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Linn-Mar school board election 2021: Two first-time candidates elected
Melissa Walker, Matt Rollinger to join incumbent Rachel Wall on Linn-Mar board
MARION — Newcomers Melissa Walker and Matt Rollinger will be joining incumbent Rachel Wall on the Linn-Mar school board.
Walker, director of philanthropy at Tanager Place, had the most votes in Tuesday’s election, with 4,823.
“I am incredibly excited to be able to serve the community in this way,” Walker said. “I believe very strongly in education and to help propel the mission of our school district forward.”
It is a responsibility of school districts to ensure a safe learning environment for students, Walker said.
“I really hope masks are something we’re not discussing at the school board table for much longer,” she said, adding she hopes the COVID-19 vaccine, approved by federal regulators Tuesday for children between ages 5 and 11, will give more families the ability to protect their children from the virus.
Walker said she also wants to see more mental health resources provided in schools for students and staff.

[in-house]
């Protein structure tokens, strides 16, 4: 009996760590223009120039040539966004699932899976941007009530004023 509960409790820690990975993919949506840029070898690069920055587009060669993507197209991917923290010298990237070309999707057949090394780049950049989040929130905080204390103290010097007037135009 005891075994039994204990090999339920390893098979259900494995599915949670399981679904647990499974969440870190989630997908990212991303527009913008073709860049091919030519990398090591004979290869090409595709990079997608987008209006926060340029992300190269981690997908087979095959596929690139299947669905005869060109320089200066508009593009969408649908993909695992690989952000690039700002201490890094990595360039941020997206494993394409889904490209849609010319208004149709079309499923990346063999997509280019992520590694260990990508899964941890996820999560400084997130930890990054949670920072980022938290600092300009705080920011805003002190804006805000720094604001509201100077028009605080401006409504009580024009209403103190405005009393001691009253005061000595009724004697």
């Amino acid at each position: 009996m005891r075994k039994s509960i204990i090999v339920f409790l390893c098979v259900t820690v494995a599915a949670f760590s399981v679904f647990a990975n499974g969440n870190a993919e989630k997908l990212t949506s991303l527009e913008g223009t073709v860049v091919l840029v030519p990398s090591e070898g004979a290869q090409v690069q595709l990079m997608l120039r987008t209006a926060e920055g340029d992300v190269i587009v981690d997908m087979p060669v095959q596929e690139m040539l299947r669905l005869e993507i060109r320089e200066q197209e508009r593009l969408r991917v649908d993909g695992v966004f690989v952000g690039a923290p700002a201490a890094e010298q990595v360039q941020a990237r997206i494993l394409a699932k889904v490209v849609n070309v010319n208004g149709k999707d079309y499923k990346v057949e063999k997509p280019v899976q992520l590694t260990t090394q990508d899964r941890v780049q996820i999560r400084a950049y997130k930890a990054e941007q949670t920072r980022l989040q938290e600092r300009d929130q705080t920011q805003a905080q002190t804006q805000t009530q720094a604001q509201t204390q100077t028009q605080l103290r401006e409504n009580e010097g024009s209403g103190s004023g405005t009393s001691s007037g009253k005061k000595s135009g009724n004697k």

Wall, who won her second term on the board with 4,207 votes, said she feels “honored” to be given another opportunity to serve.
Wall, a medication technician at The Views of Marion, said she was “really disappointed” the school board election — a nonpartisan race — became so political, with opposition to face masks front and center.
“I personally have always tried to keep my politics out of this, and I think I do a very good job with that,” she said.
The school board voted to require face coverings for prekindergarten through sixth-grade students, who could not be vaccinated. Wall said she favored mandating masks for all students in all grades.
“I think this is an issue that will be entirely off the table in a couple months,” Wall said, adding the school board voted to end the mask mandate 60 days after the vaccine for kids ages 5 through 11 was approved.
Rollinger, who is self-employed, received 3,812 votes. He said he decided to run because he felt like his voice was not being heard by the school board or administration.
Rollinger said a “large number” of parents, himself included, feel they have no voice in decisions being made about their children.
“I believe parents know what’s best for their children more than a school board does,” Rollinger said. “It’s important that parents have the ability to have a voice on those sorts of decisions.”
The other candidates on Tuesday’s ballot were Kara Larson, Cara Lausen and Geralyn Jones.
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